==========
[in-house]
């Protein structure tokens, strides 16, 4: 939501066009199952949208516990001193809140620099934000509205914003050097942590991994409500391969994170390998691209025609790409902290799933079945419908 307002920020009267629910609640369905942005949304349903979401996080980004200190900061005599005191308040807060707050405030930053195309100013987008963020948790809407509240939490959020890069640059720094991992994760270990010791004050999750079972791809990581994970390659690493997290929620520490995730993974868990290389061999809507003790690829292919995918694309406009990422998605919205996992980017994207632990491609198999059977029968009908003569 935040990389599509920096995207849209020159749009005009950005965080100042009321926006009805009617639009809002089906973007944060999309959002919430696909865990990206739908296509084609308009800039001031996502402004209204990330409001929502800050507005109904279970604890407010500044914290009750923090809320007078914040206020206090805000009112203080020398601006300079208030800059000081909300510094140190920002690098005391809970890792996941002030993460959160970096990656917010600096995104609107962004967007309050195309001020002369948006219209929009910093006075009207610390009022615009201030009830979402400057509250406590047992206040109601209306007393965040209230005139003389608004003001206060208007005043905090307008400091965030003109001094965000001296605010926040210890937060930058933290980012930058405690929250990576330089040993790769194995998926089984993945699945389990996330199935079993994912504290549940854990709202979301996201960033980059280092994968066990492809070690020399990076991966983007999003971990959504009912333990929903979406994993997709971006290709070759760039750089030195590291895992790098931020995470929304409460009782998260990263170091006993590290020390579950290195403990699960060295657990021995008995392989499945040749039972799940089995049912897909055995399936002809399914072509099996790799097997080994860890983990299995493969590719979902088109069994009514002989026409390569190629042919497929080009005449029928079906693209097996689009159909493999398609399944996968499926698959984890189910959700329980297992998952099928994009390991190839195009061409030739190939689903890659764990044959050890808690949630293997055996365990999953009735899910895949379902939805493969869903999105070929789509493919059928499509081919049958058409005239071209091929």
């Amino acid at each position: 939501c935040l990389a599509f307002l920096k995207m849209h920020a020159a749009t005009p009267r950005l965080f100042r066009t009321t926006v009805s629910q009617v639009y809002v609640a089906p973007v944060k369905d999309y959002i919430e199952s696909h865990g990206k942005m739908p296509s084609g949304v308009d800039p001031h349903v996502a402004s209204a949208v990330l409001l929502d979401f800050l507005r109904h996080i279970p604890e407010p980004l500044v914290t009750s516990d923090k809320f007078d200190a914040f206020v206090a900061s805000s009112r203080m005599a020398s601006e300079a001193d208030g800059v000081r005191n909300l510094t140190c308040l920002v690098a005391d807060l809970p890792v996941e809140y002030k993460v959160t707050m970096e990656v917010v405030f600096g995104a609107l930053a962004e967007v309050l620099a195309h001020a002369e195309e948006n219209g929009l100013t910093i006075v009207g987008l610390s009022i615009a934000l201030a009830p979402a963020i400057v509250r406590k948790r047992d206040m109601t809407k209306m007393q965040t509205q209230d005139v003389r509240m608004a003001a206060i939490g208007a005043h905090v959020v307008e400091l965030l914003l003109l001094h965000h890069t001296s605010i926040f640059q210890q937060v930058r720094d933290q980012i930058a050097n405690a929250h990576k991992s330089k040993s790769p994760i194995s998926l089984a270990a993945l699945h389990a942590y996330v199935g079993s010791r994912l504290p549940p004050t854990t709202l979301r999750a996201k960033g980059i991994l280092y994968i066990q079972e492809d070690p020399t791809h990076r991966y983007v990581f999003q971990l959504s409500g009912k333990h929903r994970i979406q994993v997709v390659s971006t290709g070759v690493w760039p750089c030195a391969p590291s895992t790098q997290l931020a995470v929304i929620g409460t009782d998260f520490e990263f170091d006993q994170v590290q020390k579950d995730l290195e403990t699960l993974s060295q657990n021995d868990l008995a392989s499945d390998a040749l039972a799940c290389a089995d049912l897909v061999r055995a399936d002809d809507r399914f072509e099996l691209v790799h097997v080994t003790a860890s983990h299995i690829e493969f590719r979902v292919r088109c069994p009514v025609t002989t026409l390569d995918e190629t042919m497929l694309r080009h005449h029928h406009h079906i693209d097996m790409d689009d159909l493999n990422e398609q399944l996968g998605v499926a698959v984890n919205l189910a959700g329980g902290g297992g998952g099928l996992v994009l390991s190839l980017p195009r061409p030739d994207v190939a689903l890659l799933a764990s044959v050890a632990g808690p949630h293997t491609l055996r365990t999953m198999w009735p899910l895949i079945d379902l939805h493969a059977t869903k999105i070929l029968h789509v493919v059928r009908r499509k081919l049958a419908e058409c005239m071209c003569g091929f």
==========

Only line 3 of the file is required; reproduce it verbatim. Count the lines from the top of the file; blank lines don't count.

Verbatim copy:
């Amino acid at each position: 939501c935040l990389a599509f307002l920096k995207m849209h920020a020159a749009t005009p009267r950005l965080f100042r066009t009321t926006v009805s629910q009617v639009y809002v609640a089906p973007v944060k369905d999309y959002i919430e199952s696909h865990g990206k942005m739908p296509s084609g949304v308009d800039p001031h349903v996502a402004s209204a949208v990330l409001l929502d979401f800050l507005r109904h996080i279970p604890e407010p980004l500044v914290t009750s516990d923090k809320f007078d200190a914040f206020v206090a900061s805000s009112r203080m005599a020398s601006e300079a001193d208030g800059v000081r005191n909300l510094t140190c308040l920002v690098a005391d807060l809970p890792v996941e809140y002030k993460v959160t707050m970096e990656v917010v405030f600096g995104a609107l930053a962004e967007v309050l620099a195309h001020a002369e195309e948006n219209g929009l100013t910093i006075v009207g987008l610390s009022i615009a934000l201030a009830p979402a963020i400057v509250r406590k948790r047992d206040m109601t809407k209306m007393q965040t509205q209230d005139v003389r509240m608004a003001a206060i939490g208007a005043h905090v959020v307008e400091l965030l914003l003109l001094h965000h890069t001296s605010i926040f640059q210890q937060v930058r720094d933290q980012i930058a050097n405690a929250h990576k991992s330089k040993s790769p994760i194995s998926l089984a270990a993945l699945h389990a942590y996330v199935g079993s010791r994912l504290p549940p004050t854990t709202l979301r999750a996201k960033g980059i991994l280092y994968i066990q079972e492809d070690p020399t791809h990076r991966y983007v990581f999003q971990l959504s409500g009912k333990h929903r994970i979406q994993v997709v390659s971006t290709g070759v690493w760039p750089c030195a391969p590291s895992t790098q997290l931020a995470v929304i929620g409460t009782d998260f520490e990263f170091d006993q994170v590290q020390k579950d995730l290195e403990t699960l993974s060295q657990n021995d868990l008995a392989s499945d390998a040749l039972a799940c290389a089995d049912l897909v061999r055995a399936d002809d809507r399914f072509e099996l691209v790799h097997v080994t003790a860890s983990h299995i690829e493969f590719r979902v292919r088109c069994p009514v025609t002989t026409l390569d995918e190629t042919m497929l694309r080009h005449h029928h406009h079906i693209d097996m790409d689009d159909l493999n990422e398609q399944l996968g998605v499926a698959v984890n919205l189910a959700g329980g902290g297992g998952g099928l996992v994009l390991s190839l980017p195009r061409p030739d994207v190939a689903l890659l799933a764990s044959v050890a632990g808690p949630h293997t491609l055996r365990t999953m198999w009735p899910l895949i079945d379902l939805h493969a059977t869903k999105i070929l029968h789509v493919v059928r009908r499509k081919l049958a419908e058409c005239m071209c003569g091929f």